Cisco Systems orchestrated the arrest of Multiven founder Peter Alfred-Adekeye last year in order to force a settlement of Multiven's antitrust lawsuit against Cisco, a Multiven executive said on Wednesday.
Multiven, an independent provider of service and support for networking gear, sued Cisco in 2008, alleging that the company monopolized the market for its software. Cisco countersued, charging that Alfred-Adekeye hacked into Cisco's computers and stole copyrighted software.
In May 2010, Alfred-Adekeye was arrested in Vancouver, Canada, on 97 counts of intentionally accessing a protected computer system without authorization for the purposes of commercial advantage, according to his arrest warrant. He could be sentenced to 10 years in prison and a US$250,000 fine if convicted. The arrest came to light only this week after local Vancouver press reported it.
After 28 days, he was released on bail, but he has not been able to leave Canada since then, said Deka Yussuf, an executive vice president of Multiven in charge of marketing and public relations. Multiven is based in Redwood City, California, but Alfred-Adekeye lives in Zurich, she said.
The case has been stalled for the past 10 months because the U.S. Attorney's office has not been able to present the evidence required to extradite Alfred-Adekeye, Yussuf said. Alfred-Adekeye's lawyers believe the U.S. officials may have misled Canadian authorities about the need to arrest and extradite him, and they initiated hearings that are going on now in Vancouver to investigate this possibility, she said.
After the arrest last May, Cisco and Multiven settled the civil case in July. But Cisco is behind the entire criminal case, according to Yussuf.
"We believe this is Cisco's retaliation to the landmark antitrust lawsuit that Multiven brought against Cisco," Yussuf said. "It is our belief that Cisco has engineered this entire criminal arrest and litigation against Adekeye to force Multiven to settle."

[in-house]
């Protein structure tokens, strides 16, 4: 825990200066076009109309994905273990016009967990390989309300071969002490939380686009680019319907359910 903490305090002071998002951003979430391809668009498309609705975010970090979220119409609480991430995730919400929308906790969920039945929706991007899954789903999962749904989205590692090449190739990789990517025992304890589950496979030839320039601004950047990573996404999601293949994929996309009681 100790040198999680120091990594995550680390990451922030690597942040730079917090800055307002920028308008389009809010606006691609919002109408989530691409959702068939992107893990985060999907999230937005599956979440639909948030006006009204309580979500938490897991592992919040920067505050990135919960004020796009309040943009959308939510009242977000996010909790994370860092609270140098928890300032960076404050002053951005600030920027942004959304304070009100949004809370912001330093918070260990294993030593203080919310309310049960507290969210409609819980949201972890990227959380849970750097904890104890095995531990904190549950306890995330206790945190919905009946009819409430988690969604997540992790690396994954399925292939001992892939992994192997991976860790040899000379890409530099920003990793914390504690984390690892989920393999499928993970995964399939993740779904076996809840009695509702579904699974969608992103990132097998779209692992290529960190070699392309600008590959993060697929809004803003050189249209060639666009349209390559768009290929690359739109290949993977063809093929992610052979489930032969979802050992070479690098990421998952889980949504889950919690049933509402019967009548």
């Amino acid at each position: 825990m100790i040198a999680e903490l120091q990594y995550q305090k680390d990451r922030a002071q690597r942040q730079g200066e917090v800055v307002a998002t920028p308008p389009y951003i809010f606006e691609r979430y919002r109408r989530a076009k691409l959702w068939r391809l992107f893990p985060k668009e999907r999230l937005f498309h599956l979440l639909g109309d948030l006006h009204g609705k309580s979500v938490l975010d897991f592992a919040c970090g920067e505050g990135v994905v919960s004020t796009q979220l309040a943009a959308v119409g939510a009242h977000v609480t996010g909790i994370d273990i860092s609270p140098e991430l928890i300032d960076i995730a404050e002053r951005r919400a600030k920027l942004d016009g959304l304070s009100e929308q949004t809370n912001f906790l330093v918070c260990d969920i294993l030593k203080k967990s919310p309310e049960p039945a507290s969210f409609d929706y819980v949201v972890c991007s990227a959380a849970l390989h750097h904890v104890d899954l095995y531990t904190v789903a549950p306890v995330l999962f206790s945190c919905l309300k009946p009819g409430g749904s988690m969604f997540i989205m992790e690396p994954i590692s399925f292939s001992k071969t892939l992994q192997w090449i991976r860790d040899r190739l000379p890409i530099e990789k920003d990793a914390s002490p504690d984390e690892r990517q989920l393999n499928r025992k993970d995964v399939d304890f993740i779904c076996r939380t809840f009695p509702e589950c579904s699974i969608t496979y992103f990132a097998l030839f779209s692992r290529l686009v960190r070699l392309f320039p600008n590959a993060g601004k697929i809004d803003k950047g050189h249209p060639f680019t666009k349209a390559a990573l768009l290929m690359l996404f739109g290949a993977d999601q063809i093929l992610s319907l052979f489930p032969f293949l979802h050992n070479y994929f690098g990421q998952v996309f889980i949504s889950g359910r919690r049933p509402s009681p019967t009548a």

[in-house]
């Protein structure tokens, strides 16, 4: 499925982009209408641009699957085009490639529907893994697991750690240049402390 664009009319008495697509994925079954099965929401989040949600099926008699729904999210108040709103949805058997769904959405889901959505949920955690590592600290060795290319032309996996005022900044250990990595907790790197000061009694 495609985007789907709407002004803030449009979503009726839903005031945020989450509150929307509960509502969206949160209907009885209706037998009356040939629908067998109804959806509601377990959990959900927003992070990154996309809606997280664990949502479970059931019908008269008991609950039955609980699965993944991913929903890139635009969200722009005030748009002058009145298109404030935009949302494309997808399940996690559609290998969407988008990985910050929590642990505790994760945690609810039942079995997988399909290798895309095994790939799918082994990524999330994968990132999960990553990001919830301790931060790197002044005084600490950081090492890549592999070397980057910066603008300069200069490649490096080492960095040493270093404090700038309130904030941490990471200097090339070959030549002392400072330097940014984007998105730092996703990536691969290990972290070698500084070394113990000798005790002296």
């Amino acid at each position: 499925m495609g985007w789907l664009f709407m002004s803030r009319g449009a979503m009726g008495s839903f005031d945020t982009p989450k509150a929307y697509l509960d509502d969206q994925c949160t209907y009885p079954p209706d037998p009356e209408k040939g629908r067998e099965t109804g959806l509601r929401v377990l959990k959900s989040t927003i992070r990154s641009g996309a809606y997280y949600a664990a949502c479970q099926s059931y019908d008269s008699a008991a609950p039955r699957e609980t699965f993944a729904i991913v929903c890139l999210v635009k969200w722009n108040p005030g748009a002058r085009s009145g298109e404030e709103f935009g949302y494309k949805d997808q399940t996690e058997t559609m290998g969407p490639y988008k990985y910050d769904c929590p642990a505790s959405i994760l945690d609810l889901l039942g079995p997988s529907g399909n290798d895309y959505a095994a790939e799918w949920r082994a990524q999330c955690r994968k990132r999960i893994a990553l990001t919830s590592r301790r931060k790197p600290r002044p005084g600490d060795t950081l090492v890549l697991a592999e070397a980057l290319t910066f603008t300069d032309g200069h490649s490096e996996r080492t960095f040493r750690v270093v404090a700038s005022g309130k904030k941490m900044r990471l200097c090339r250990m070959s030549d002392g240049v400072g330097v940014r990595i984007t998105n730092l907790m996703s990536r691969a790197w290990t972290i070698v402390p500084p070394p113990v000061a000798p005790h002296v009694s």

Before the arrest, Multiven's case had been near to going before a jury, Yussuf said.
Cisco dismissed Multiven's accusation in a written statement.
"This is an absurd claim from Multiven. This case is a matter between US and Canadian governmental authorities. We understand that the genesis of the extradition request was an arrest warrant issued by a U.S. judge, which was based on a criminal complaint returned by a Secret Service Special Agent," Cisco said.
Alfred-Adekeye was unexpectedly arrested while giving a deposition to Cisco's lawyers at Vancouver's Wedgewood Hotel.
Multiven's suit alleged that Cisco forced owners of its equipment to buy Cisco SMARTnet service contracts in order to get software updates and bug fixes. That locks out independent companies such as Multiven, the suit said.
"We alleged that Cisco is harming consumers and the marketplace and competitors like Multiven ... by forcing their customers to purchase SMARTnet agreements with (Cisco) to obtain the critical software bug fixes, which should be made available to any customer who has purchased any software," Yussuf said.
Multiven's concerns echoed those expressed by some customers, who have complained that Cisco should fix its own bugs free of charge just as other companies such as Apple and Microsoft do. Some users have said the problem becomes complicated with second-hand and refurbished hardware. Cisco service contracts can't be transferred from one user to another, so buyers of used gear typically have to send the product in for inspection by Cisco before they can purchase a new contract, which can be an expensive process. Also, there may not be SMARTnet contracts available for discontinued products.
There is a large market for used Cisco equipment, fed by both buyers who can't afford new gear and those who need a router or switch model that is currently unavailable new, according to Brad Reese, research manager at BradReese.Com, which sells refurbished networking gear and services. He estimates the worldwide secondary market for networking gear at $2 billion, with 90 percent of sales being Cisco equipment.
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